Coronavirus Exposes Long-Standing Infrastructure Funding Vulnerabilities

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Adam Conner


The coronavirus pandemic is teaching everyone the value of water unlike any experience we’ve ever had. With hand washing with soap and water serving as one of the consistent pillars of public health during this crisis, people are reliant on water for their wellbeing now more than ever.

The latest Value of Water Campaign bipartisan poll funded by the US Water Alliance finds that 84 percent of Americans polled want the federal government to invest in water infrastructure.

Rebuilding water infrastructure is a top priority for Americans across geography, age, income and political parties, just below strengthening the economy and just above reforming our healthcare system. Support for local water providers is strong, with more than four in five indicating that they are satisfied with their local water and wastewater service and three-quarters stating that what they pay for their water and wastewater service is affordable. However, perceptions that national water infrastructure is in good condition have declined by 10 percentage points since 2016, to just 49 percent.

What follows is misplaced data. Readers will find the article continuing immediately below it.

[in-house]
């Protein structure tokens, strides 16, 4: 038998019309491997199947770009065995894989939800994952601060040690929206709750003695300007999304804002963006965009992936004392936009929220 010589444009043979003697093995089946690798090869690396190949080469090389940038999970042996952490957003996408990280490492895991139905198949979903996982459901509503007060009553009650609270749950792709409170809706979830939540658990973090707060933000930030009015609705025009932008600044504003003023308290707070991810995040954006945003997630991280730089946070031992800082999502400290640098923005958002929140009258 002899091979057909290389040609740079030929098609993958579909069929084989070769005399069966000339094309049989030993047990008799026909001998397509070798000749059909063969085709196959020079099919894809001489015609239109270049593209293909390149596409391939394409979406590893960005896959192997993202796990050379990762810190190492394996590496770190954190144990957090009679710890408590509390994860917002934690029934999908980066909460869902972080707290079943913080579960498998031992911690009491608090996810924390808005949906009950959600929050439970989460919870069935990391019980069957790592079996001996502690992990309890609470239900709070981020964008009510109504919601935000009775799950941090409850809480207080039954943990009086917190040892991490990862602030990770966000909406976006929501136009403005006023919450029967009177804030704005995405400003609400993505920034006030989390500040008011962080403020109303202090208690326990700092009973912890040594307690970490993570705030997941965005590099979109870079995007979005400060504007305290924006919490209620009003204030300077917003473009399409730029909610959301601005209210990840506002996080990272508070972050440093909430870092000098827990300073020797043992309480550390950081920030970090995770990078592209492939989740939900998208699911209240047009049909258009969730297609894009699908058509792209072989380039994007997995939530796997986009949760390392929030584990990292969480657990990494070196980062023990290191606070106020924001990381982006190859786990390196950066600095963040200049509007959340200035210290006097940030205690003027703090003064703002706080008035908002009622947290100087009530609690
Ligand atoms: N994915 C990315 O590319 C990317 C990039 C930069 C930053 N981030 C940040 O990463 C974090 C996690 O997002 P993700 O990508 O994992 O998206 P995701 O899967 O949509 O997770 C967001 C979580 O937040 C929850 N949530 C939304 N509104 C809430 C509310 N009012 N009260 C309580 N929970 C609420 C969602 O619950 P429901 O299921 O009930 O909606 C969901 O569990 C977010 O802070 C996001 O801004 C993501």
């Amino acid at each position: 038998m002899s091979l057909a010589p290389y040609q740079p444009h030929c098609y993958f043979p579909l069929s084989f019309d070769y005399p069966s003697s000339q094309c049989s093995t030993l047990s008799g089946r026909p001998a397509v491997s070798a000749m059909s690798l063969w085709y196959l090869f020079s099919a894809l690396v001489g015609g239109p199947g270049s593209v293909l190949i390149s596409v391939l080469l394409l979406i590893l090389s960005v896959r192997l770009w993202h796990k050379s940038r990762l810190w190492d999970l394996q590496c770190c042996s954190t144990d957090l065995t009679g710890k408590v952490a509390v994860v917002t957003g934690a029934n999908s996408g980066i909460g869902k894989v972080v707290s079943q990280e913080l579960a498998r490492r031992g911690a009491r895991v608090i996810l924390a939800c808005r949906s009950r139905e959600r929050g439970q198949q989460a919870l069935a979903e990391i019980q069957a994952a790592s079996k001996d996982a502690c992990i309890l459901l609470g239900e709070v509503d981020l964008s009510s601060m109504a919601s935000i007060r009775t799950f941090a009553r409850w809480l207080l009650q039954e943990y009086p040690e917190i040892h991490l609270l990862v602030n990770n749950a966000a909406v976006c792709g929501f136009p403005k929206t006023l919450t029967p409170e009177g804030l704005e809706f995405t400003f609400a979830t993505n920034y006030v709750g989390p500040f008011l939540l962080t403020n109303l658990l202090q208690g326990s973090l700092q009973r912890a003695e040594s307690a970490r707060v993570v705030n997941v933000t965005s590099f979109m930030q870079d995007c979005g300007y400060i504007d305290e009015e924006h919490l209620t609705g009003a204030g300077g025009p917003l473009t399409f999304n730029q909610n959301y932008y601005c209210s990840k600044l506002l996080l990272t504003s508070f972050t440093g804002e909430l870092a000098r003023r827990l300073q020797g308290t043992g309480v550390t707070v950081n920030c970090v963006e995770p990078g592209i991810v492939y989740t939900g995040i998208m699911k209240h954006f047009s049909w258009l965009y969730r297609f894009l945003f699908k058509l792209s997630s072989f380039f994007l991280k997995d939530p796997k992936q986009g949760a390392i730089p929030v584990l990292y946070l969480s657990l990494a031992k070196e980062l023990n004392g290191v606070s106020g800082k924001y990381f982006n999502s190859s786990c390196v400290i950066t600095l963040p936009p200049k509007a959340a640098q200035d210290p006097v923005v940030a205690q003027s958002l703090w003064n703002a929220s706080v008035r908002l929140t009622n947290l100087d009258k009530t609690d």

Federal investments into water and wastewater infrastructure might become even more crucial to maintaining essential services, as local utilities across the nation are projecting reduced revenues. Circle of Blue reports that water utilities might lose a total of $13.9 billion in revenue from coronavirus impacts such as reduced/shifted consumption, prohibitions on turning off services or late fees, and increased delinquency rates. This water revenue loss increases by an additional $1.6 billion if water utilities don’t implement needed rate adjustments. If you include wastewater utilities, there’s an additional $12.5 billion of potential lost revenue associated with the coronavirus.

Water and wastewater utilities have been struggling for decades with the push and pull of increased expenses and aging infrastructure on one side of the ledger and the desire to minimize rate adjustments on the other side. Recent economic conditions have served to expose those long-standing vulnerabilities. Rate structures that foster affordability will be increasingly important.

With the perception that there needs to be more funding coupled with projections that revenues will be severely impacted by coronavirus, what is the solution? Part 2 of our series will cover accessible and impactful infrastructure funding opportunities across the nation.

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Adam Conner, CFM, PMP, is a Hydrologist in Austin.